Activision Blizzard Sexual Harassment Accusers Reach $18 Million Settlement With Judge

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Following an investigation into Activision Blizzard’s persistent sexual harassment claims, a California judge authorised a settlement on Wednesday that will see the video game behemoth pay its accusers $18 million.

According to NPR, the ruling comes after the U.S. Equal Employment Opportunity Commission conducted a years-long inquiry into Activision Blizzard’s work practises in response to many accusations of severe sexual harassment and pregnancy discrimination. The accusations further stated that the corporation would take retaliatory action against individuals who complained. The federal government filed an official complaint in September.

 

California updates

 

“Our goal is to make Activision Blizzard a model for the industry, and we will continue to focus on eliminating harassment and discrimination from our workplace,” Activision Blizzard CEO Bobby Kotick said in a statement released following the decision. “The court’s approval of this settlement is a significant step toward ensuring that our employees have recourse if they are subjected to harassment or retaliation.”

The judgement comes as numerous organisations continue to scrutinise the business behind the World of Warcraft and Call of Duty series’ work policies.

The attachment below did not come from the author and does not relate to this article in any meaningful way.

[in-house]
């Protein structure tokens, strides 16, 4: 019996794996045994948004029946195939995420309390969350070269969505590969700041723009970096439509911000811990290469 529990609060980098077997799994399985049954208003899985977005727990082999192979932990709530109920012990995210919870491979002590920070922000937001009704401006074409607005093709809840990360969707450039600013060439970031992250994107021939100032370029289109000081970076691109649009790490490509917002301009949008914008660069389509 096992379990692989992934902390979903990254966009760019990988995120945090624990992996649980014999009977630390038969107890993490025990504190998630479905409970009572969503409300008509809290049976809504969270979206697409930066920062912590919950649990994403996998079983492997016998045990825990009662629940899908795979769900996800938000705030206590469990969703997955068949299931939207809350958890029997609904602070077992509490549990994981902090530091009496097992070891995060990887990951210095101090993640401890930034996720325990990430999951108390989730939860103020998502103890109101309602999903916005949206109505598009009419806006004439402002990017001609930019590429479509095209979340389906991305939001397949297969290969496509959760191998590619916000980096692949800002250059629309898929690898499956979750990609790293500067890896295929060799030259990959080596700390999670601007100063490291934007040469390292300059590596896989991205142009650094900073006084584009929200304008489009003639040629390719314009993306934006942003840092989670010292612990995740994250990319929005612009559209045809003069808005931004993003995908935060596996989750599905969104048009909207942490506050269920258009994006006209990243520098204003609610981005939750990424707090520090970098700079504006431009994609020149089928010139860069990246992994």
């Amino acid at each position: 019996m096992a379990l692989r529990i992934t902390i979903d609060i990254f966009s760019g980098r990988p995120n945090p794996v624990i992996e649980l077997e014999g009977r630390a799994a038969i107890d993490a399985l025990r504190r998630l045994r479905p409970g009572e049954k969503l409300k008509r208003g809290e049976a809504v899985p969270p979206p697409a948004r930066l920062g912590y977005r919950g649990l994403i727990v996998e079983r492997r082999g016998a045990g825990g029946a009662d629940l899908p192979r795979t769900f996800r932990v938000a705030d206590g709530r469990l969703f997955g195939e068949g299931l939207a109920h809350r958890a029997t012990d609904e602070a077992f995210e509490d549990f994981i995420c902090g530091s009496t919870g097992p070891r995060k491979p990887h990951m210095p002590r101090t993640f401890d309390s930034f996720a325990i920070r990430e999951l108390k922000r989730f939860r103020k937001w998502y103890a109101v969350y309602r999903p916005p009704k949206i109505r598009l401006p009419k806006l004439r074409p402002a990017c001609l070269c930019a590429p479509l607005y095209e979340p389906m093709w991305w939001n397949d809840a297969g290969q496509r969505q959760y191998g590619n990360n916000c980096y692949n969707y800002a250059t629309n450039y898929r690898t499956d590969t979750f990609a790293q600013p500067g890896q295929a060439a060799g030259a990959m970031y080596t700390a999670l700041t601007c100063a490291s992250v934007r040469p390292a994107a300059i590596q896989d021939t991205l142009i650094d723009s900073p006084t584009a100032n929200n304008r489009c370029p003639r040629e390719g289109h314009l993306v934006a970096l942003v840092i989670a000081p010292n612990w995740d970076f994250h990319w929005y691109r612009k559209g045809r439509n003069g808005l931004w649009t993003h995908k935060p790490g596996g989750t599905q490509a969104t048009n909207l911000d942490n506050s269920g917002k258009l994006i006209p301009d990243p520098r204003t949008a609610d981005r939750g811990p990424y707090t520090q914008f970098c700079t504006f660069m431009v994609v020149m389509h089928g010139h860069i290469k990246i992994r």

The California Department of Fair Employment and Housing has also launched a lawsuit against the corporation for equal pay violations, gender discrimination, and sexual harassment, accusing the company’s upper management of cultivating a “frat boy” culture.

According to the department, male employees “drank large amounts of alcohol as they [crawled] their way around numerous cubicles in the office and frequently [engaged] in inappropriate behaviour against female colleagues,” openly joking about rape and sexual problems. The Securities and Exchange Commission is also looking into the company’s treatment of harassment and discrimination accusations.

 

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In a statement, an Activision Blizzard representative said, “We applaud the courage of any current or former employee in stepping forward and will continue to evaluate accusations brought to our attention.” “Sexual misbehaviour, harassment, discrimination, or retribution of any type has no place in our firm or industry.”

Activision Blizzard is in the midst of a mammoth Microsoft merger worth about $69 billion, however the deal has yet to be approved or finished by federal regulators.

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